Wednesday, March 27, 2013

Air Compressor Modification Tutorial

There are a number of cheap hobby compressors out there that are tankless and this means that the motor needs to keep running in order to supply the airbrush with air. This quick "tutorial" is basically a quick guide in how to install your own tank on your compressor. 

The tank will allow your compressor not not have to run continuously and hopefully preserve its life span. I will also discuss other potential modifications that may be helpful.

Of course the first thing you need is a compressor and an air tank. Be sure to purchase a tank and air hose that can handle the working pressure you intend. Since airbrushing usually requires very little PSI, this most likely will not be a problem.

I attached my tank at a "T". If necessary, I can put a valve on the T-branch to be able to isolate the tank. (potential benefits discussed later)

My tank is a little bit small. I would recommend 3-5 gallon tanks for this particular application. This keep your compressor from restarting repeatedly.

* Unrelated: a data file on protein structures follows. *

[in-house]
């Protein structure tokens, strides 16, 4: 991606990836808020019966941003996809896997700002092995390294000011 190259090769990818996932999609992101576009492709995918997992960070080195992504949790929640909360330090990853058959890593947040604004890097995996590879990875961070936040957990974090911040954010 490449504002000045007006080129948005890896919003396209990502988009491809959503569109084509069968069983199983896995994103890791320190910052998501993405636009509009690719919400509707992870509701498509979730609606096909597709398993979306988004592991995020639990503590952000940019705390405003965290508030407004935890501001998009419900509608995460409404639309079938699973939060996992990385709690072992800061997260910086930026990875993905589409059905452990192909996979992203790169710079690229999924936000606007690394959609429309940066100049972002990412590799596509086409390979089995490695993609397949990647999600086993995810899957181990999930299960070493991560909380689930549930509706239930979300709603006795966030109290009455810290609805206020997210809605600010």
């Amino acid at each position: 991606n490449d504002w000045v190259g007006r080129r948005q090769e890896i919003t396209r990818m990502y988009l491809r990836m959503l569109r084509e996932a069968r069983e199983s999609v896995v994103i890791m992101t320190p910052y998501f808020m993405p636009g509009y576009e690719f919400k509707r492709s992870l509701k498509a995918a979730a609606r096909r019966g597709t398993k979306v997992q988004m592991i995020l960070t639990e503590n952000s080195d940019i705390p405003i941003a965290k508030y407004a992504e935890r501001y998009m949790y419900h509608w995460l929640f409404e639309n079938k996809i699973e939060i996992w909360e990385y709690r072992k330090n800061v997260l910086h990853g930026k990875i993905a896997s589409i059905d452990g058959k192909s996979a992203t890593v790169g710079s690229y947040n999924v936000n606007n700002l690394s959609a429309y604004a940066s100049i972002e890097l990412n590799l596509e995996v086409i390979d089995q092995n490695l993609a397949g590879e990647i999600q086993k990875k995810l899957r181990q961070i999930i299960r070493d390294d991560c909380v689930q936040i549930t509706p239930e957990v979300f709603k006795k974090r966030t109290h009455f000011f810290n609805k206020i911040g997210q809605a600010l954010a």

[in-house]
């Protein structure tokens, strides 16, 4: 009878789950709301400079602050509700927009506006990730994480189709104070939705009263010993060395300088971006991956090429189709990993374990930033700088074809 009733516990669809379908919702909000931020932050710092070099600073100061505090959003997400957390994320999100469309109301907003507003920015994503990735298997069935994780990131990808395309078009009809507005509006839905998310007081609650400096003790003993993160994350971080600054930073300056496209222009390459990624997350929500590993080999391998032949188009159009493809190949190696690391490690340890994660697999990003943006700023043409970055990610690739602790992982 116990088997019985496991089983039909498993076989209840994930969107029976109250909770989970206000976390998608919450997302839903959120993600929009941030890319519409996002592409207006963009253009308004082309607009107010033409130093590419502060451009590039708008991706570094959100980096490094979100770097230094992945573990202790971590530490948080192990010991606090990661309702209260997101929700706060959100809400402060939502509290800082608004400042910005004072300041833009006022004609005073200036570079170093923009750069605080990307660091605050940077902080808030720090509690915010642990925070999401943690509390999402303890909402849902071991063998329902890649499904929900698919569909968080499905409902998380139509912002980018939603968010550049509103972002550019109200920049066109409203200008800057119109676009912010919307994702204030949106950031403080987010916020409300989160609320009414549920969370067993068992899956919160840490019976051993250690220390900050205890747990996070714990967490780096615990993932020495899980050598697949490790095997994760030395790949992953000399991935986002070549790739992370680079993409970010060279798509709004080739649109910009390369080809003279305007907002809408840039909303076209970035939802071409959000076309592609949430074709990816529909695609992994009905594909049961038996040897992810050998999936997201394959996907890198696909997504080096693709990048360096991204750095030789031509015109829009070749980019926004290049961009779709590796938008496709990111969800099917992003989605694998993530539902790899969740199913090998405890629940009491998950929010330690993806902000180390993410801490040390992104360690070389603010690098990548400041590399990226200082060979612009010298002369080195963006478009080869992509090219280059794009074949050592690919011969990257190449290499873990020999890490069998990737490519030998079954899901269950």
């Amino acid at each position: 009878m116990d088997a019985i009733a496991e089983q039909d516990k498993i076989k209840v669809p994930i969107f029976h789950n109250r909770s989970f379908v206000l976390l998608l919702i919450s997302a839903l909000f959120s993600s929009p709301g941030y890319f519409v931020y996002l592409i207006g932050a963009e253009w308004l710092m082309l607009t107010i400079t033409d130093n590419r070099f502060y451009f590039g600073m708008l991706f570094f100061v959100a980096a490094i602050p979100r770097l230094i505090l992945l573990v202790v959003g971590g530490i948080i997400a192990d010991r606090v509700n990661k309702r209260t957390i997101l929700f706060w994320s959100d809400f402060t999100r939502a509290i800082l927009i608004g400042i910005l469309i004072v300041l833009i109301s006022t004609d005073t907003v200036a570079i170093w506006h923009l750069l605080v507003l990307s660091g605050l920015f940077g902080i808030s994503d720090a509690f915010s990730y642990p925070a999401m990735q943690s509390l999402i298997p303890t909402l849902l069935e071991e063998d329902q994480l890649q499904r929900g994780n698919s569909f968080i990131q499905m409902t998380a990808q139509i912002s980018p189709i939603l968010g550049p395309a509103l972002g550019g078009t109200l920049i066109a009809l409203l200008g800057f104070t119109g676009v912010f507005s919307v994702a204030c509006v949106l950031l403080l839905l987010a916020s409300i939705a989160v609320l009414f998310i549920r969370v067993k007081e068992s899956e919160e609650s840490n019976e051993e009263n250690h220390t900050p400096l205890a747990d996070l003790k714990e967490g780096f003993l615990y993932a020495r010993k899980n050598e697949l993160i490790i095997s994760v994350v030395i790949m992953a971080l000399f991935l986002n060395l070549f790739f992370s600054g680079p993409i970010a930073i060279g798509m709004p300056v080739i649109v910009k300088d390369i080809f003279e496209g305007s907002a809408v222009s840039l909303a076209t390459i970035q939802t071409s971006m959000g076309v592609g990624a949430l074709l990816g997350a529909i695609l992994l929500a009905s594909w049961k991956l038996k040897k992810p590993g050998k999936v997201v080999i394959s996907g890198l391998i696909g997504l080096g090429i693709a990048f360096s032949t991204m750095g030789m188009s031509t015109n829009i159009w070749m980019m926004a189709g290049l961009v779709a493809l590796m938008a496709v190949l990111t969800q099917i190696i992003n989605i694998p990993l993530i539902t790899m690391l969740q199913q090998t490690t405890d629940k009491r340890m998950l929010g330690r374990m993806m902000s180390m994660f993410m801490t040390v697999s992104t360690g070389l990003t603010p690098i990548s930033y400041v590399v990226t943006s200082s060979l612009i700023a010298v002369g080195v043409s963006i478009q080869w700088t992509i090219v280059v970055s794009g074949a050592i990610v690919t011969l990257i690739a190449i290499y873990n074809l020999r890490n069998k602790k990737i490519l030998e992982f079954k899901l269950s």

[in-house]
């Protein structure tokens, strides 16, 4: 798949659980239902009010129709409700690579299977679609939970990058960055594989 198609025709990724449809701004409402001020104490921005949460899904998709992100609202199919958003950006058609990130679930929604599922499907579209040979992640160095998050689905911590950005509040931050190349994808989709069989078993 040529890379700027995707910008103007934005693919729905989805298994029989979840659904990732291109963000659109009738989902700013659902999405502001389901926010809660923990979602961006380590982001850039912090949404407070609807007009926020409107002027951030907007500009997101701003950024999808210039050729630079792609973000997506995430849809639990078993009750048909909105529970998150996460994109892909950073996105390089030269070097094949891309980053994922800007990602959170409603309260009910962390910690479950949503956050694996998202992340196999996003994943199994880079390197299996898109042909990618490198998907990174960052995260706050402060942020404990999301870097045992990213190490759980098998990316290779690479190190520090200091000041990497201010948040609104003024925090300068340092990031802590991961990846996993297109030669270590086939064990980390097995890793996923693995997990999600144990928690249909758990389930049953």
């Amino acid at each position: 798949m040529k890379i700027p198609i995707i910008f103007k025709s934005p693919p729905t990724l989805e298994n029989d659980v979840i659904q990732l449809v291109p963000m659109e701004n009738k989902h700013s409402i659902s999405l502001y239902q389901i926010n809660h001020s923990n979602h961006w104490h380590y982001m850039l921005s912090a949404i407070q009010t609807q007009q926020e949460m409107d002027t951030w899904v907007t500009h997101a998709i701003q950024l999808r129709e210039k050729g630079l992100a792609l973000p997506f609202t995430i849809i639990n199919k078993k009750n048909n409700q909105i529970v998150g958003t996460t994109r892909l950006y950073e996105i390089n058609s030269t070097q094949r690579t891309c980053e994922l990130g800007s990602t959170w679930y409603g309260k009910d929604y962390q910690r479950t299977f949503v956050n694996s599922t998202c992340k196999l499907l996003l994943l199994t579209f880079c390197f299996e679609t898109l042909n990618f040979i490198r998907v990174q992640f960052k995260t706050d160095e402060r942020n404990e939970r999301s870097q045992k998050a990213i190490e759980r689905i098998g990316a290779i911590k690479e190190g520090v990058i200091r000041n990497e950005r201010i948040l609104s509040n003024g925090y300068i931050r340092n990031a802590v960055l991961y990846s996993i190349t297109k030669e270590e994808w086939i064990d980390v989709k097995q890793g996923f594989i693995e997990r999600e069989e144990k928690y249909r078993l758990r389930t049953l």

I used a type of fitting known as "push to connect" fittings. This allows for easy removal and transportation as I can disconnect the tank and move tank and compressor seperately.

Other Ideas:

For people that do pressure resin recasting, the pressure pot can be used as an air tank. By use of the "T" fitting and adding the valve mentioned above, the compressor can be used for airbrushing and other purposes even while you are casting.

It might be beneficial to add a regulator on the airbrush "branch" of the T fitting. This will allow for quicker pressure changes when you need them and will allow you to store more air in the tank as it will not affect the working pressure of the brush.

That's all! Any comments, questions, corrections or suggestions are appreciated.

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